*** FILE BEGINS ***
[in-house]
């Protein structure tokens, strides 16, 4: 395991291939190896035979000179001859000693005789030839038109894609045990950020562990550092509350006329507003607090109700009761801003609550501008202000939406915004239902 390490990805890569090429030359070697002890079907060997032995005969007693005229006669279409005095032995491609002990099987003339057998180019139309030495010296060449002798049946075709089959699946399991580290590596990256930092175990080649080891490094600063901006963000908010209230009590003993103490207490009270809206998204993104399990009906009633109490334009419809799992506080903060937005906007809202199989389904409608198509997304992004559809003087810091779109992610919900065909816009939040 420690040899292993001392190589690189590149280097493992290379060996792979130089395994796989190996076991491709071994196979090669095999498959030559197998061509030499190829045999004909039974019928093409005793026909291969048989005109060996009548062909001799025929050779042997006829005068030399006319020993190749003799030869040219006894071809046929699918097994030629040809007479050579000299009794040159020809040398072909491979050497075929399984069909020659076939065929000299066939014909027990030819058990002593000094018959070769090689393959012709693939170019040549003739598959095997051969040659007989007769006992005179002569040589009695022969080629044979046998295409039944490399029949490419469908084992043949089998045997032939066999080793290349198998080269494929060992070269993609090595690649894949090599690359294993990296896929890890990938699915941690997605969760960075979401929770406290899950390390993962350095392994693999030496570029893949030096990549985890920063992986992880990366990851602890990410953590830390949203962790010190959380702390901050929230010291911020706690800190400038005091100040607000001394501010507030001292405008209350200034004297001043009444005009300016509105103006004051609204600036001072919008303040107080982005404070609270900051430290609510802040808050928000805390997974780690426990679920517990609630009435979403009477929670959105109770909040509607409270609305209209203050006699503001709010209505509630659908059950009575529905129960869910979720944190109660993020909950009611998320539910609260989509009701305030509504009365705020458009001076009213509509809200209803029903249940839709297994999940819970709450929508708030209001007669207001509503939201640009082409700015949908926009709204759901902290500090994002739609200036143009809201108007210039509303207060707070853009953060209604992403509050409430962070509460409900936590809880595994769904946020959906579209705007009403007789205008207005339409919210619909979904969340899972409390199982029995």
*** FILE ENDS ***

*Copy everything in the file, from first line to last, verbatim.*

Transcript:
[in-house]
């Protein structure tokens, strides 16, 4: 395991291939190896035979000179001859000693005789030839038109894609045990950020562990550092509350006329507003607090109700009761801003609550501008202000939406915004239902 390490990805890569090429030359070697002890079907060997032995005969007693005229006669279409005095032995491609002990099987003339057998180019139309030495010296060449002798049946075709089959699946399991580290590596990256930092175990080649080891490094600063901006963000908010209230009590003993103490207490009270809206998204993104399990009906009633109490334009419809799992506080903060937005906007809202199989389904409608198509997304992004559809003087810091779109992610919900065909816009939040 420690040899292993001392190589690189590149280097493992290379060996792979130089395994796989190996076991491709071994196979090669095999498959030559197998061509030499190829045999004909039974019928093409005793026909291969048989005109060996009548062909001799025929050779042997006829005068030399006319020993190749003799030869040219006894071809046929699918097994030629040809007479050579000299009794040159020809040398072909491979050497075929399984069909020659076939065929000299066939014909027990030819058990002593000094018959070769090689393959012709693939170019040549003739598959095997051969040659007989007769006992005179002569040589009695022969080629044979046998295409039944490399029949490419469908084992043949089998045997032939066999080793290349198998080269494929060992070269993609090595690649894949090599690359294993990296896929890890990938699915941690997605969760960075979401929770406290899950390390993962350095392994693999030496570029893949030096990549985890920063992986992880990366990851602890990410953590830390949203962790010190959380702390901050929230010291911020706690800190400038005091100040607000001394501010507030001292405008209350200034004297001043009444005009300016509105103006004051609204600036001072919008303040107080982005404070609270900051430290609510802040808050928000805390997974780690426990679920517990609630009435979403009477929670959105109770909040509607409270609305209209203050006699503001709010209505509630659908059950009575529905129960869910979720944190109660993020909950009611998320539910609260989509009701305030509504009365705020458009001076009213509509809200209803029903249940839709297994999940819970709450929508708030209001007669207001509503939201640009082409700015949908926009709204759901902290500090994002739609200036143009809201108007210039509303207060707070853009953060209604992403509050409430962070509460409900936590809880595994769904946020959906579209705007009403007789205008207005339409919210619909979904969340899972409390199982029995």